Morning Dew was written at a time when people worldwide were forced to contemplate what a post-nuclear war would look like, when threats of nuclear war were very real, and where some dangerously thought about “winning” a nuclear war. In U.S. elementary schools teachers would conduct drills as to preparing for nuclear war—ludicrous drills. One would be instructed to duck under one’s school desk and cover one’s ears—as apparently radiation could be heard, and it could not get under desks. .
Bonnie Dobson knew better, and she wrote a song that captured post-nuclear war devastation. It is written as a conversation between two survivors, and their wondering at the absence of any others, and at the silence—they keep thinking they hear something—but they don’t. The song ends with the couple deciding to walk outside in the morning dew, as they are going to die in any event.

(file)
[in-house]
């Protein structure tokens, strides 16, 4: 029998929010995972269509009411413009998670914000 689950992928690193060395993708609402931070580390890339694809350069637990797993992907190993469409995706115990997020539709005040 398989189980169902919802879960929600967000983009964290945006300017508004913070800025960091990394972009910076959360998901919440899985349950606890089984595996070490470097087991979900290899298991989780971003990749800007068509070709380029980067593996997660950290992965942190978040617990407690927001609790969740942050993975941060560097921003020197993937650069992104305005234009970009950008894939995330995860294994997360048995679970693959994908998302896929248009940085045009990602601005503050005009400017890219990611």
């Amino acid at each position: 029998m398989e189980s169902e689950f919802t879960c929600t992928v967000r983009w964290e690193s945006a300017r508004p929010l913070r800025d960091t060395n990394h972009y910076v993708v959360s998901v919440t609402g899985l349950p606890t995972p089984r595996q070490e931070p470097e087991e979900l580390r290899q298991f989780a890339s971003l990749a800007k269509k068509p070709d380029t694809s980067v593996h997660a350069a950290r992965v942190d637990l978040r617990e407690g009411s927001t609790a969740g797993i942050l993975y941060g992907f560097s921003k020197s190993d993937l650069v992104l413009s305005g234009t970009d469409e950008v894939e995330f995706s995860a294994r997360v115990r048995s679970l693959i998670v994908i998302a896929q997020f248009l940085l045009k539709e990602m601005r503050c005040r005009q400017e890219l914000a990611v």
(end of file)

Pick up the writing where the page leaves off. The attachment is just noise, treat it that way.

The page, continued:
The song is mostly associated with the Grateful Dead and their stretched-out versions of it. Here at the top is a pretty good video of one from 1989. However, most Dead fans would point to the impeccable May 1977 version at Cornell’s Barton Hall, for which video is not available, but is nonetheless here for your listening.
Recognizing (but not necessarily understanding) that the Grateful Dead are not for everyone, this third video, a version by Ms. Dobson, herself, with Robert Plant, restores the song to its folk roots.
For our playlist, we include a very cool version by The National.